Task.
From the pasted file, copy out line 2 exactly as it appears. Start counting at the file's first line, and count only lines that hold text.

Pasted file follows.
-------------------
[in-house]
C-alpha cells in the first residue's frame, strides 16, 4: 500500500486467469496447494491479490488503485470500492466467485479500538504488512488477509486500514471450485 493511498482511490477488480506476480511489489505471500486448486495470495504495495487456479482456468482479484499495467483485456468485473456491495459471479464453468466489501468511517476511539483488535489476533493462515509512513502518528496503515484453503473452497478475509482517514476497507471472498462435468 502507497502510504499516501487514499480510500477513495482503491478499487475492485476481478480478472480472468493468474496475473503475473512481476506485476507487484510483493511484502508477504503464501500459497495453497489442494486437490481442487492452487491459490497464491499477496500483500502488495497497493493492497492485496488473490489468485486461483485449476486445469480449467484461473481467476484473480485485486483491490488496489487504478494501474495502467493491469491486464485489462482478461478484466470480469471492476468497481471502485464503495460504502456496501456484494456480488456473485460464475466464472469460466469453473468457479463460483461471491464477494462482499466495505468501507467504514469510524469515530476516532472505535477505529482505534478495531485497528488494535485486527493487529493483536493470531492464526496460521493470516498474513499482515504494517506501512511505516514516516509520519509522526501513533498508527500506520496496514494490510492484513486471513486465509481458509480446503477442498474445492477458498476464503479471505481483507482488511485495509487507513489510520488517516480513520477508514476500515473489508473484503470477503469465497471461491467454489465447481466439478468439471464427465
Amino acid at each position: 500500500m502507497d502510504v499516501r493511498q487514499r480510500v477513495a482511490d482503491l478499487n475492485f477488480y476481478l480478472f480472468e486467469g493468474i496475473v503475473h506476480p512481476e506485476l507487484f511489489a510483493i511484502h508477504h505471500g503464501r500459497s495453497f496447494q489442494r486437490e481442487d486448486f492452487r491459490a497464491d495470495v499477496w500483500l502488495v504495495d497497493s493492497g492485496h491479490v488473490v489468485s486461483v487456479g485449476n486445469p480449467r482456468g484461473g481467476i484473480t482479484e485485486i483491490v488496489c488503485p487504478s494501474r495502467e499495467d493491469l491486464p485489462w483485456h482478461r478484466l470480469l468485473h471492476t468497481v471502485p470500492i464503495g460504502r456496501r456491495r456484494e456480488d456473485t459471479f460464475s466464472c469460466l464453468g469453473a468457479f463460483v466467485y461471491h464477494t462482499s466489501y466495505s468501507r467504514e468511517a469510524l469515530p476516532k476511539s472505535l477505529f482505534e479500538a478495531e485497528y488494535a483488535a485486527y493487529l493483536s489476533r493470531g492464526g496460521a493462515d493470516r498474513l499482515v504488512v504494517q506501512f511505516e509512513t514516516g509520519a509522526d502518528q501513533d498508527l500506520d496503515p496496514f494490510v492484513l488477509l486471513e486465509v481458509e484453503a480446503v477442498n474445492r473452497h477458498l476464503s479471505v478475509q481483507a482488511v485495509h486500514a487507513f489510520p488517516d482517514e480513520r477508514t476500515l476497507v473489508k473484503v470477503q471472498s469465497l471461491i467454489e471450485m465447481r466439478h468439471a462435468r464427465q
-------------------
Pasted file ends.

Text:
C-alpha cells in the first residue's frame, strides 16, 4: 500500500486467469496447494491479490488503485470500492466467485479500538504488512488477509486500514471450485 493511498482511490477488480506476480511489489505471500486448486495470495504495495487456479482456468482479484499495467483485456468485473456491495459471479464453468466489501468511517476511539483488535489476533493462515509512513502518528496503515484453503473452497478475509482517514476497507471472498462435468 502507497502510504499516501487514499480510500477513495482503491478499487475492485476481478480478472480472468493468474496475473503475473512481476506485476507487484510483493511484502508477504503464501500459497495453497489442494486437490481442487492452487491459490497464491499477496500483500502488495497497493493492497492485496488473490489468485486461483485449476486445469480449467484461473481467476484473480485485486483491490488496489487504478494501474495502467493491469491486464485489462482478461478484466470480469471492476468497481471502485464503495460504502456496501456484494456480488456473485460464475466464472469460466469453473468457479463460483461471491464477494462482499466495505468501507467504514469510524469515530476516532472505535477505529482505534478495531485497528488494535485486527493487529493483536493470531492464526496460521493470516498474513499482515504494517506501512511505516514516516509520519509522526501513533498508527500506520496496514494490510492484513486471513486465509481458509480446503477442498474445492477458498476464503479471505481483507482488511485495509487507513489510520488517516480513520477508514476500515473489508473484503470477503469465497471461491467454489465447481466439478468439471464427465